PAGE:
The UK will officially leave the European Union at 23:00 GMT, ending 47 years of membership.
In a video message to be released an hour earlier, Prime Minister Boris Johnson - who led the 2016 campaign to leave - will call Brexit a "new dawn".
Pro and anti-Brexit demonstrations and marches are being held across the country, as the UK flag is taken down from EU institutions in Brussels.
Little will change immediately, as the UK begins a "transition period".
Most EU laws will continue to be in force - including the free movement of people - until the end of December, by which time the UK aims to have reached a permanent free trade agreement with the EU.
Labour leader Jeremy Corbyn said the country had to "move on" after Brexit and needed to "make sure we maintain good relations" with the EU and not "fall into the arms of a free trade deal with the United States".
The Archbishop of Canterbury, Justin Welby, told BBC Radio 4's Today programme the UK "must be united in a common vision for our country, however great our differences on achieving it".
Former Prime Minister David Cameron, who led the campaign to remain in the EU during the referendum, said he believed the UK could "make a success of the choice that we made".
And Brexit Party leader Nigel Farage tweeted: "At last the day comes when we break free. A massive victory for the people against the establishment."
Brexit was originally scheduled for 29 March last year but was repeatedly delayed when MPs rejected a previous withdrawal agreement reached by the EU and former Prime Minister Theresa May.
Mr Johnson got his own deal through Parliament after winning December's general election with a House of Commons majority of 80, on a pledge to "get Brexit done".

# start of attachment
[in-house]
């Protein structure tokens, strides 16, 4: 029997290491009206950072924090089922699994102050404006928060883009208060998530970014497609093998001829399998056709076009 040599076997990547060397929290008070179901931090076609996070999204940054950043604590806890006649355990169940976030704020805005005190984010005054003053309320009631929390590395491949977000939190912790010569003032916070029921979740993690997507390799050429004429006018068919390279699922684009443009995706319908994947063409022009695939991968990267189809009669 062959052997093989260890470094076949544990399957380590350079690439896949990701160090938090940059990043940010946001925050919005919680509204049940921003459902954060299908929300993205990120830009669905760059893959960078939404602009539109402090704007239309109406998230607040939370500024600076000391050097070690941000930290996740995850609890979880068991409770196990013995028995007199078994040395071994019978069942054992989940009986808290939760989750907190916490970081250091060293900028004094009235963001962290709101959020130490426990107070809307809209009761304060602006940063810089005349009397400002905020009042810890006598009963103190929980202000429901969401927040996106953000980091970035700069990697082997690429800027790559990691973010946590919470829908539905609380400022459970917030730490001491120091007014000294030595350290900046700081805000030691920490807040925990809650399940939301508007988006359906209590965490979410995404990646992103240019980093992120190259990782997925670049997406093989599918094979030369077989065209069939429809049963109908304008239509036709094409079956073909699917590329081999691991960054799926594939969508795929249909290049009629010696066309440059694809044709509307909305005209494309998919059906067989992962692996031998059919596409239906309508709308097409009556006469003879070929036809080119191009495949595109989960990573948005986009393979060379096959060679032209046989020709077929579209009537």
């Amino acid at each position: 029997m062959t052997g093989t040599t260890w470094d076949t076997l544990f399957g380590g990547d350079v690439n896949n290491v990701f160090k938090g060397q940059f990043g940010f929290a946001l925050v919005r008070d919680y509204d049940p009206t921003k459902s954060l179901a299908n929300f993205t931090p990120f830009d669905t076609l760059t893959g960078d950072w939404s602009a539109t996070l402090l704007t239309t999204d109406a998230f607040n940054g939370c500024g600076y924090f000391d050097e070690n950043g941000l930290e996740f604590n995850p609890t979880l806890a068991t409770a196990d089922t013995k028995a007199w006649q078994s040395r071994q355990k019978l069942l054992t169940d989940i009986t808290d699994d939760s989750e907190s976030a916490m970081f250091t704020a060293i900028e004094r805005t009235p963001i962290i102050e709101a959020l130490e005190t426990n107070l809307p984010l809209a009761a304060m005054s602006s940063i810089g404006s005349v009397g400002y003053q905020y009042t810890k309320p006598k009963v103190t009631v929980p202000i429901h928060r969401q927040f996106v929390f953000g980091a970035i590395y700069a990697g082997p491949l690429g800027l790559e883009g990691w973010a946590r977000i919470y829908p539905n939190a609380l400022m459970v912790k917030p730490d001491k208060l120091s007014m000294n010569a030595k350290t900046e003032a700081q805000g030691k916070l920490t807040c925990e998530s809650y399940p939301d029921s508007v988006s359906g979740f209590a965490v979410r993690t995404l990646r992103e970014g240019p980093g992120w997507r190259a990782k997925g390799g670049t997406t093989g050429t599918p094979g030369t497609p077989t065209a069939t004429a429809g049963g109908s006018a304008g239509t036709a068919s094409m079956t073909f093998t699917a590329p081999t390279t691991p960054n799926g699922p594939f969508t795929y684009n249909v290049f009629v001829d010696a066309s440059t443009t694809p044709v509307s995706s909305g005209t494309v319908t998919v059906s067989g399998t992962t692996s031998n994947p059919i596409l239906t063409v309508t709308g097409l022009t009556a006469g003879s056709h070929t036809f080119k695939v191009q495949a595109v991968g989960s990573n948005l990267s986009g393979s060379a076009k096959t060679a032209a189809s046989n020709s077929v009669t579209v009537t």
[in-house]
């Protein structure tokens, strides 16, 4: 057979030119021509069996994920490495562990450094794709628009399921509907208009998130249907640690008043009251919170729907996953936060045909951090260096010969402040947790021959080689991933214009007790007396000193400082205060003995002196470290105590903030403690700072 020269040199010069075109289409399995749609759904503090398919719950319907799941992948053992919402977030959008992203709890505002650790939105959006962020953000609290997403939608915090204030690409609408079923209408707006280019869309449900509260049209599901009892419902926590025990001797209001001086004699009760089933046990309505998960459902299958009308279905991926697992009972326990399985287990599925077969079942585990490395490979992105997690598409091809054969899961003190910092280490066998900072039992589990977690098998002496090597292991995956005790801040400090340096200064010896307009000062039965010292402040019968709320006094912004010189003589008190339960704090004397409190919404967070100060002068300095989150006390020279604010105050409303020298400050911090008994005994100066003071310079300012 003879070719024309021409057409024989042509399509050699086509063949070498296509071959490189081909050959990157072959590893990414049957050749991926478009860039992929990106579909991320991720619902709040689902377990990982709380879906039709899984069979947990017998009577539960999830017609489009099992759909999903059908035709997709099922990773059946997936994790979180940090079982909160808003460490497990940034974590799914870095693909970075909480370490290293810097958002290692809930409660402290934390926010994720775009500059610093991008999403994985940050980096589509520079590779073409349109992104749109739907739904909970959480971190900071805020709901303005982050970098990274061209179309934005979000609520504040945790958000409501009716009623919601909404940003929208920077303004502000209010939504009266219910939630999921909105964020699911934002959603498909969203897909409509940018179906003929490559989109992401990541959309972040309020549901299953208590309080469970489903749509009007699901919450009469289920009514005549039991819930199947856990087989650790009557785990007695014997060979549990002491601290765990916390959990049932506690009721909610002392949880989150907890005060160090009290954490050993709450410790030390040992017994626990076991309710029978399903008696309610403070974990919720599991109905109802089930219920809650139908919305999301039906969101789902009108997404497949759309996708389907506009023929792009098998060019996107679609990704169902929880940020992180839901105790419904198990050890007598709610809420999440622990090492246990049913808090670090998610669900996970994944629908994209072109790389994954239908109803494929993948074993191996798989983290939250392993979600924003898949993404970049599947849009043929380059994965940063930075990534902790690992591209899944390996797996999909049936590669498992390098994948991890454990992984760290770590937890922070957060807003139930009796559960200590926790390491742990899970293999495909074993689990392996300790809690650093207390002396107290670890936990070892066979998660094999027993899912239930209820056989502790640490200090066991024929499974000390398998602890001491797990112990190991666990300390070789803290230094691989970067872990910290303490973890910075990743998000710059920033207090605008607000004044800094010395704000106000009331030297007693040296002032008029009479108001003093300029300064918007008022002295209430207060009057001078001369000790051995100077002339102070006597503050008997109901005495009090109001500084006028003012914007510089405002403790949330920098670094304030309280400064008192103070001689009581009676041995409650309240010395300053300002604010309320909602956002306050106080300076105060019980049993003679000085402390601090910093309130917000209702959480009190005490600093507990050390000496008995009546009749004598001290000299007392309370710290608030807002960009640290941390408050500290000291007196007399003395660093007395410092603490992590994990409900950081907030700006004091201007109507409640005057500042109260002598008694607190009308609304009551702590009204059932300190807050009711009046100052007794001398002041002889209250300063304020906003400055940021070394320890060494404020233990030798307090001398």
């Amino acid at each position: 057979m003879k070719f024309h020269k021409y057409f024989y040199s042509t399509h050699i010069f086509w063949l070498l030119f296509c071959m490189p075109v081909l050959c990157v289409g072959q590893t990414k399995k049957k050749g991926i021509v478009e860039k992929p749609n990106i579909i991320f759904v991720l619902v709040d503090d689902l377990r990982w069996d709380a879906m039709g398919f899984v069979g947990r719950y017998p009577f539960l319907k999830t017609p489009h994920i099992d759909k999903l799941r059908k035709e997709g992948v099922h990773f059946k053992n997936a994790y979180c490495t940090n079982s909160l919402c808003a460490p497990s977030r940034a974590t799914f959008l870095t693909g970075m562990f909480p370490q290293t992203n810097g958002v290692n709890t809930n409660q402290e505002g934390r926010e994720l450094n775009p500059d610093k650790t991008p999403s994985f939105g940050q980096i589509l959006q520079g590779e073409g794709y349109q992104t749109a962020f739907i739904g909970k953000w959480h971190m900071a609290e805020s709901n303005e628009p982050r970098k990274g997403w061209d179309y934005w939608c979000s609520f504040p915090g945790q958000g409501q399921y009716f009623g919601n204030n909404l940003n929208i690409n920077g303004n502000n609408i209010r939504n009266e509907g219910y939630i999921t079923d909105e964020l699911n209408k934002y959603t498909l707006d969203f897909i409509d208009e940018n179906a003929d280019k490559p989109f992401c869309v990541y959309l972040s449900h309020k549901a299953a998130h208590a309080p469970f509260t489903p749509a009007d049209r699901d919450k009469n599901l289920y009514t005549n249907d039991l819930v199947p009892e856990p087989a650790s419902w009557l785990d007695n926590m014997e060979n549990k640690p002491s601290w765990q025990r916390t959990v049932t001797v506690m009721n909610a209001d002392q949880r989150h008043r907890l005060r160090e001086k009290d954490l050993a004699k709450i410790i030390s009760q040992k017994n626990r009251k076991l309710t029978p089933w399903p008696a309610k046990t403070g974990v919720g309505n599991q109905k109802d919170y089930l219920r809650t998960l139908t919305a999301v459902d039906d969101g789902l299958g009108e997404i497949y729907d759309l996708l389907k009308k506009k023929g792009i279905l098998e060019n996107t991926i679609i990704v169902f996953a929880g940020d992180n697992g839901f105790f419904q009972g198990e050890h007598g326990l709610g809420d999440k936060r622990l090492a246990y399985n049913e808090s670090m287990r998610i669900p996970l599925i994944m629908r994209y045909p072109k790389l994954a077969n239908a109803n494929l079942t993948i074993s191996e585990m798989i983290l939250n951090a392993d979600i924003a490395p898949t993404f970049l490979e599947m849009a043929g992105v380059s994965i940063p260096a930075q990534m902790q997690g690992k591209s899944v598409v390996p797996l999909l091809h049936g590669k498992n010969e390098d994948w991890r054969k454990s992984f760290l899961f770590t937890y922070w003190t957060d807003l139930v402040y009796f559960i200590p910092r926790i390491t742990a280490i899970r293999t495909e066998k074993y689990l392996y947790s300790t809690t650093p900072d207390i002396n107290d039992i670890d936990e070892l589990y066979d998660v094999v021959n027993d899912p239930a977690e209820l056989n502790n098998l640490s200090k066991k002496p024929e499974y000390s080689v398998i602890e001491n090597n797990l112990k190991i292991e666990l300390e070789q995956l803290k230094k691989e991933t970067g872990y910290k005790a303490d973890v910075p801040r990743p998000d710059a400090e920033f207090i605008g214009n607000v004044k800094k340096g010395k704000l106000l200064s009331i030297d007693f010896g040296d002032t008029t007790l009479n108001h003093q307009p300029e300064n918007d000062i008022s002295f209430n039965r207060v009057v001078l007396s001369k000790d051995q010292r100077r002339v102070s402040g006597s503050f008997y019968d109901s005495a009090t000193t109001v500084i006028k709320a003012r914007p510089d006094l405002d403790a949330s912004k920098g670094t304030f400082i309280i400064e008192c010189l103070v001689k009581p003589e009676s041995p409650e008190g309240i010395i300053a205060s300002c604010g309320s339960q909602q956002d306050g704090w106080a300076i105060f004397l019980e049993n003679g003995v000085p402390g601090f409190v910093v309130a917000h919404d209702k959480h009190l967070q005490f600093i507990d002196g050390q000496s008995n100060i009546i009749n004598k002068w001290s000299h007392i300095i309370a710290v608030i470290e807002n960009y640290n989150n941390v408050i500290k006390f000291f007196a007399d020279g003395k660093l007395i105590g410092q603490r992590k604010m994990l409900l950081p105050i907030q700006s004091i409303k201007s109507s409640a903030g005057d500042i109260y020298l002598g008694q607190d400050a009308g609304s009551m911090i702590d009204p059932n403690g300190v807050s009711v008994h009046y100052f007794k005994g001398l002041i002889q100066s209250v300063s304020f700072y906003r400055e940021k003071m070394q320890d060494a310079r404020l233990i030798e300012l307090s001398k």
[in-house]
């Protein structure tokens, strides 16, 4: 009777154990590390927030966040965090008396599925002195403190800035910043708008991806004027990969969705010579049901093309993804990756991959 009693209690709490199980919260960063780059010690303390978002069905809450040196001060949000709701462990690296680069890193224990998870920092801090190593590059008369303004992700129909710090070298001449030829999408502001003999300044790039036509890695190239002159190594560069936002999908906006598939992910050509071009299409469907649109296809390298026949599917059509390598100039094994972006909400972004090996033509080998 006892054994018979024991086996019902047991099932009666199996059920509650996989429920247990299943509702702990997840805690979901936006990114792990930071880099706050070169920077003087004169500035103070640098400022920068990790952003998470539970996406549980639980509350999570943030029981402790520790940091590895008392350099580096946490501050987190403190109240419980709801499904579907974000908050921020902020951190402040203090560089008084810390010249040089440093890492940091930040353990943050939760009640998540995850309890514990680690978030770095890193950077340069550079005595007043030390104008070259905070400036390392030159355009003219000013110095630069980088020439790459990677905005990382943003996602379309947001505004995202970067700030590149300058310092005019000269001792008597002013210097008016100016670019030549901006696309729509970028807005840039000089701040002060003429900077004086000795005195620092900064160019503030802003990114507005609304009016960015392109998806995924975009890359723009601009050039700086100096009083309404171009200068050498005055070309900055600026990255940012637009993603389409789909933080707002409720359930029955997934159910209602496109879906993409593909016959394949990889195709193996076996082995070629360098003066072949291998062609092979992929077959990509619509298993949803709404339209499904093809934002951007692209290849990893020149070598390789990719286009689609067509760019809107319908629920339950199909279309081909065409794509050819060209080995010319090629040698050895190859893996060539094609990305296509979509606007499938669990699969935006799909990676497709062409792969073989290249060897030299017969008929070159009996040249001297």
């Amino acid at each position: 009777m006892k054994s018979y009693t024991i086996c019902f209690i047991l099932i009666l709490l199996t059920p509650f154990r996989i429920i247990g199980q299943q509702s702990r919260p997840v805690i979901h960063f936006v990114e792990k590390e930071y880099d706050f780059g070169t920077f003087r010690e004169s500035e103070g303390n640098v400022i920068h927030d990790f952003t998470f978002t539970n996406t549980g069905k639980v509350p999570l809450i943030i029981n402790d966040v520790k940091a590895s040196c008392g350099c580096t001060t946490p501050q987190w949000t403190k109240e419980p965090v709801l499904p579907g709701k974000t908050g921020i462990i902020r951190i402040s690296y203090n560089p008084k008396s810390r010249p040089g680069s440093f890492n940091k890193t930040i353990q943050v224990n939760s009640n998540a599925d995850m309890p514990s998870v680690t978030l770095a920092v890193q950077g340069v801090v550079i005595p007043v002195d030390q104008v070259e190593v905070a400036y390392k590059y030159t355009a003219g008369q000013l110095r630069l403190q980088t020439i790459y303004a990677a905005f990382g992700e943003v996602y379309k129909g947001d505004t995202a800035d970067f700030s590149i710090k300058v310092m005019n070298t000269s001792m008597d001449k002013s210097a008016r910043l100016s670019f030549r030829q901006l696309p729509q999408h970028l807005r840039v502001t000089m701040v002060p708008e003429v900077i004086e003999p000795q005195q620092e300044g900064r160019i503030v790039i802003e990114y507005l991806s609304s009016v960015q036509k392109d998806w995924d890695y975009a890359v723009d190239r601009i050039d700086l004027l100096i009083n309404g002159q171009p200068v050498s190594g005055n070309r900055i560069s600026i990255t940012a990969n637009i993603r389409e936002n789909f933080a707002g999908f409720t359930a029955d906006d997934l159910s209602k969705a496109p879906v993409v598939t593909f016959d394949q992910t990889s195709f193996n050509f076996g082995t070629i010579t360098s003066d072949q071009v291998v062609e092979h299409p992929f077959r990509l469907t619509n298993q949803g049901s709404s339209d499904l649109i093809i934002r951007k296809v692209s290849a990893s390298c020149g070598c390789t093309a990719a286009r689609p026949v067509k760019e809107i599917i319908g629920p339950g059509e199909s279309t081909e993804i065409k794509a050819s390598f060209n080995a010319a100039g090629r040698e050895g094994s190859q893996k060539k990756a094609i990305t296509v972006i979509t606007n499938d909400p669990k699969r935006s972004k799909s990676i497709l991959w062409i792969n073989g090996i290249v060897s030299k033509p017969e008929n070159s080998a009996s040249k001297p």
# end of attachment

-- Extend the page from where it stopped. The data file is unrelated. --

This brought to an end more than three years of political argument, following the 2016 referendum, in which 52% of UK voters backed leaving the EU.
The prime minister held a cabinet meeting at the National Glass Centre, a museum and arts centre in Sunderland, the city that was the first to back Brexit when results were announced after the referendum.
The meeting was held amid tight security. Sunderland University students posted a video on social media of a small group of protesters chanting "Boris you're not welcome here" and "Tory cuts not welcome here".
Mr Johnson told the Cabinet it was time to start a "new chapter in the United Kingdom's story" and end the division of the past three and a half years, according to a Downing Street spokesman.
The Cabinet discussed future trade deals, including seeking a a Canada-style free trade agreement with the EU, and Mr Johnson thanked Brexit Secretary Stephen Barclay for the work of his department, which is being wound up.
The PM told ministers the government aimed to have 80% of the UK's trade with other nations covered by free trade agreements within three years.
Ministers also received updates from Health Secretary Matt Hancock and Foreign Secretary Dominic Raab on measures to deal with the coronavirus.